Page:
embryo time frame and main events

- 2nd week to 4th week
Rapid growth
starts with blastocyst elongation and ends with extensive differentiation of tissue and establishment of organs and foetal membranes fully formed


foetus time frame and main events

- Extends from 4th week to term
- Further growth and differentiation of established organ systems


requirement for implantation

1) Development within zona pellucida
2) Hatching of the blastocyst out of the zona pellucida
3) Maternal recognition of pregnancy - needs to be receptive of implantation
4) Formation of the extra-embryonic membranes - attachment to the foetus, start to form after gastrulation


early embryogenesis what are the 5 main stages

1) cleavage
2) morula
3) blastocyst
4) eruption/hatching
5) gastrulation


cleavage where occurs, what occurs and morula what occurs

onset of cell division after fetilsation occurs within the zona pellucida and involves no increase in size due to the vesicle restraint
morula - cleavage results in cluster of cells (morula) blastocyst loses spherical shape and forms blastocyst


2 cellular features of the blastocyst

1. Embryonic disk
- Or Inner cell mass
- Or Blastodisk
- Or Embryo proper
- Gap junctions for cellular communication
2. Trophoblast cells
- Absorption of nutrients
- Extra embryonic membranes
- Tight junctions


how does the endoderm, mesoderm and ectoderm layers form in gastrulation and what does mesoderm split into

Migration of epiblast cells through primitive streak
- Forms the endoderm and mesoderm layers
○ First migrating cells form endoderm
○ Major enter coelom and become mesoderm
- Mesenchyme (mesoderm) cells migrate laterally and cranially and splits into 2 layers
1) Somatic mesoderm (attached to ectoderm)
2) Splanchic mesoderm (endoderm attached)
Remaining epiblast that doesn't migrate becomes the ectoderm


what are the 4 extra-embryonic membranes what derived from and function

1) Chorion
- Derived from trophectoderm and mesoderm
- Mediates attachment to the uterus
2) Amnion
- Derived from trophectoderm and mesoderm
- Fluid filled sac that protects the embryo
3) Yolk sac
- Derived from primitive endoderm
- Regresses with time in mammals
- Contributes primitive germ cells
4) Allantois
- Derived from primitive gut
- Fluid filled sac that collects waste from the embryo
- Eventually fuses with chorion


what is neurulation what is it driven by and the 4 steps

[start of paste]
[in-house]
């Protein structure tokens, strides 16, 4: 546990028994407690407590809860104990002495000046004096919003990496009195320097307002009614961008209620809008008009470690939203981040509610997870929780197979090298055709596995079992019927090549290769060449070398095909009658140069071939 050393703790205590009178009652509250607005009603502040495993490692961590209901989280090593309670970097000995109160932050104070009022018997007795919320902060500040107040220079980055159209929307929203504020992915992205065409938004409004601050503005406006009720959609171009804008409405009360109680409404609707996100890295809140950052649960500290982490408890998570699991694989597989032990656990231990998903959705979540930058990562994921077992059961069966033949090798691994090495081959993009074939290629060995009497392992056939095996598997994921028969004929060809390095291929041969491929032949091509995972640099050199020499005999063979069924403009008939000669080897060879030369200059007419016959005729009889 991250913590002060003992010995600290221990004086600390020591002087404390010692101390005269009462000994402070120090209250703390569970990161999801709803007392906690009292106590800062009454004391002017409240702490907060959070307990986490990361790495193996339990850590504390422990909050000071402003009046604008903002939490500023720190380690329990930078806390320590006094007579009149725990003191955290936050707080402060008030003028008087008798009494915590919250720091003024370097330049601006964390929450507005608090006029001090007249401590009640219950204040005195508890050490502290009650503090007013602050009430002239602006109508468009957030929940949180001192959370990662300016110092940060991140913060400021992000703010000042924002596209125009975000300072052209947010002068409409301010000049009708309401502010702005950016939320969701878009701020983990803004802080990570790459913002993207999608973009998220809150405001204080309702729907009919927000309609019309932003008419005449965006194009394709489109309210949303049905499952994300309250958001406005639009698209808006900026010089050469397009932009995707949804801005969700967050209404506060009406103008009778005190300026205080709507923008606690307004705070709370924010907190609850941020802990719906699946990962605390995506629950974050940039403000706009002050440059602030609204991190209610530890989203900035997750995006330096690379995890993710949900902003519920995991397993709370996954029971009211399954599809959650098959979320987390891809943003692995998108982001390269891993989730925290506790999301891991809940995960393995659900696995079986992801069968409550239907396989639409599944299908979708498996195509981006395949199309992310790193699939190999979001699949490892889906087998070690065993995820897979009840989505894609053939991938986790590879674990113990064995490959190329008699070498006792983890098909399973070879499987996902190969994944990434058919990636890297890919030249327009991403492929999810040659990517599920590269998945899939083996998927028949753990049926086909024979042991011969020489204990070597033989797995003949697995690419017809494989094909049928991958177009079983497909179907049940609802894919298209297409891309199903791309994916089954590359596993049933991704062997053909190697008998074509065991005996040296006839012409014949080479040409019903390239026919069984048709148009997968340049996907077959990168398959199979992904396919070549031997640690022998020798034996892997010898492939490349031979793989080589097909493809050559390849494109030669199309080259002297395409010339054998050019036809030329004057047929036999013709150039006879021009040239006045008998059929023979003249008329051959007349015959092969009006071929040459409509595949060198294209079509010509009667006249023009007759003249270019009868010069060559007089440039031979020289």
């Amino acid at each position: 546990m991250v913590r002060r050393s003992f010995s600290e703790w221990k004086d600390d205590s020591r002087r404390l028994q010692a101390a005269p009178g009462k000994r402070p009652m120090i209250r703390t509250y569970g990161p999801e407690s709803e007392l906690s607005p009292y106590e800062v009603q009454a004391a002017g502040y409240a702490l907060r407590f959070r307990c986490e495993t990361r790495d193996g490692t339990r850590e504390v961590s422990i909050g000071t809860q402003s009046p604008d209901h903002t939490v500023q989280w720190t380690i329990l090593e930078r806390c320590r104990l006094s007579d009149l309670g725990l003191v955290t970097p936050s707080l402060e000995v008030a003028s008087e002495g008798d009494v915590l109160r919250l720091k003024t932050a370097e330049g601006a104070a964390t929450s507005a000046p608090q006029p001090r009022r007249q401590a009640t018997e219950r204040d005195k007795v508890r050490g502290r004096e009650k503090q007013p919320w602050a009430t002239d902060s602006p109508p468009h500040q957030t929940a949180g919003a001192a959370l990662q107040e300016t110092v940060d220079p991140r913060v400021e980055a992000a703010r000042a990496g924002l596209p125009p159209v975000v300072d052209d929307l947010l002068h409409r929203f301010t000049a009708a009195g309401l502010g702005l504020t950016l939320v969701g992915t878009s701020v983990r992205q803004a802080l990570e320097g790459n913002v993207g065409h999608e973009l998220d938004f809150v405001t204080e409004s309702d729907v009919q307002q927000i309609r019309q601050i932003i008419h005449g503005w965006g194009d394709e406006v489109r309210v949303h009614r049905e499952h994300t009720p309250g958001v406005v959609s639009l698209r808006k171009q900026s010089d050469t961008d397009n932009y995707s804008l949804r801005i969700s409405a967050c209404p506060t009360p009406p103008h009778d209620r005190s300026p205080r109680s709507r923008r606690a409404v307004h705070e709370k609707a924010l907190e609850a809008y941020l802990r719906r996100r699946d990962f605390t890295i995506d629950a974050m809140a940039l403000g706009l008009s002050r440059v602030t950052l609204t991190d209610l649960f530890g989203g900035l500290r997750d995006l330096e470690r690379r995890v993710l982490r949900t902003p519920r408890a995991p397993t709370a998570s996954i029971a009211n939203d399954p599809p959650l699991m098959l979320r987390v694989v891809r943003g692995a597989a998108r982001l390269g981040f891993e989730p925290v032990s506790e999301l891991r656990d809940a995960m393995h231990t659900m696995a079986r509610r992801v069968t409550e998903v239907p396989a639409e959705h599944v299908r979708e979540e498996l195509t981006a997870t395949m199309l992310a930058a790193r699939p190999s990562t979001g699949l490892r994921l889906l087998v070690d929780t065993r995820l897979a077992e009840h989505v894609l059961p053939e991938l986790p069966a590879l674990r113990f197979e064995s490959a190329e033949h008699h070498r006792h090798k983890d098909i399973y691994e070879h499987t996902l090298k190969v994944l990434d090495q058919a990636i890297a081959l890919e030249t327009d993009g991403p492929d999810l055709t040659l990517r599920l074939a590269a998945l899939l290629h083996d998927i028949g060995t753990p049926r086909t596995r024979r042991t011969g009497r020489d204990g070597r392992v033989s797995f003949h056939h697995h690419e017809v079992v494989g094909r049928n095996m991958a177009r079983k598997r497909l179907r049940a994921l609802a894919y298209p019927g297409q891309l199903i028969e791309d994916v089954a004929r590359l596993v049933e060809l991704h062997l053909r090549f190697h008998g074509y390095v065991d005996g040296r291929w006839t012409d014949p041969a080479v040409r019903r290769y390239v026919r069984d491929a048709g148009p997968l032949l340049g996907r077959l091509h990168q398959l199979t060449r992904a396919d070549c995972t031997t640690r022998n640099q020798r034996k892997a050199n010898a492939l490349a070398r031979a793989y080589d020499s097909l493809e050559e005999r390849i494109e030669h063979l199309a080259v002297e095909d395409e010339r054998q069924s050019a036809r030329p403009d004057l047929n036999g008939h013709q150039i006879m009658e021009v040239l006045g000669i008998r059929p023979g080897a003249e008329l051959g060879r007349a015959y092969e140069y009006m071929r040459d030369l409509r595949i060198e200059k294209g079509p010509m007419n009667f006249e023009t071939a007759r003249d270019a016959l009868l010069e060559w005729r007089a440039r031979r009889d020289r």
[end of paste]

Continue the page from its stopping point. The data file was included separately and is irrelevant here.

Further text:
- Is the initial development of the gut, heart and formation of the nervous system
- Driven by the notochord formation
1) Ectoderm above the notochord thickens to form the neural plate
2) Neural plate is bound by elevations called neural folds
3) The plate becomes depressed in midline forming neural groove
4) Neural fold becomes more elevated and fold converge towards midline and fuse together forming neural tube
- Some cells migrate to lateral margins of the cell and are called neural crest cells


what is involved with gut tube formation

mirrors neural tube formation


what are somitomeres what do they contribute to, what do they lead to and what does that lead to

somitomeres are thickening of the paraxial mesoderm, first 7 contribute to the head region caudal 7 become organised into somites


what forms urinary and reproductive systems and the body cavities

intermediate mesoderm - urinary and reproductive systems
lateral mesoderm form somatic and splanchic mesoderm layers that fuse forming the body caivties (pleural, pericardial and peritoneal)


define congential and what does this indicate about the cause of the lesion

congenital = present at birth
implies nothing about the cause of abnormality
could be genetic abnormalities (inherited or spontaneous), could be exposure to teratogenic agents in utero


define agenesis

agenesis = complete failure of a tissue or organ to develop


define aplasia and which organs commonly undergo segmental aplasia during in utero development

aplasia = failure of a tissue or organ to grow
tissue is present but small and rudimentary
e.g. segmental aplasia of the small or large intestine